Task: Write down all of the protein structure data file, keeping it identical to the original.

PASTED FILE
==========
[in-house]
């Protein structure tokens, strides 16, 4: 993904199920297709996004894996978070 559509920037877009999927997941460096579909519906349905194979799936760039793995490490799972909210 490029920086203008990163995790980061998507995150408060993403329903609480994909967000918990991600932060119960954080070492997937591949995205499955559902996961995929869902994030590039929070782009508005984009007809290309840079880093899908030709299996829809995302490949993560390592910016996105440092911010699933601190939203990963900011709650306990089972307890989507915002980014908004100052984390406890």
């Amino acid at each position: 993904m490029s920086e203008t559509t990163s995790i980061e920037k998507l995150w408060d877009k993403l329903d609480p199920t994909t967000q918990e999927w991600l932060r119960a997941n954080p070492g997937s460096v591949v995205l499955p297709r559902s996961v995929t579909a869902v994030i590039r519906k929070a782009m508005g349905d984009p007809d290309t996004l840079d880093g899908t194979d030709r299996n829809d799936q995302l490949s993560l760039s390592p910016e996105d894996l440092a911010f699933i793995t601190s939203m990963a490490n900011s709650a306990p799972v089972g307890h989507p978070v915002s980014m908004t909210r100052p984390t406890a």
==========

[in-house]
């Protein structure tokens, strides 16, 4: 993904199920297709996004894996978070 559509920037877009999927997941460096579909519906349905194979799936760039793995490490799972909210 490029920086203008990163995790980061998507995150408060993403329903609480994909967000918990991600932060119960954080070492997937591949995205499955559902996961995929869902994030590039929070782009508005984009007809290309840079880093899908030709299996829809995302490949993560390592910016996105440092911010699933601190939203990963900011709650306990089972307890989507915002980014908004100052984390406890």
């Amino acid at each position: 993904m490029s920086e203008t559509t990163s995790i980061e920037k998507l995150w408060d877009k993403l329903d609480p199920t994909t967000q918990e999927w991600l932060r119960a997941n954080p070492g997937s460096v591949v995205l499955p297709r559902s996961v995929t579909a869902v994030i590039r519906k929070a782009m508005g349905d984009p007809d290309t996004l840079d880093g899908t194979d030709r299996n829809d799936q995302l490949s993560l760039s390592p910016e996105d894996l440092a911010f699933i793995t601190s939203m990963a490490n900011s709650a306990p799972v089972g307890h989507p978070v915002s980014m908004t909210r100052p984390t406890a």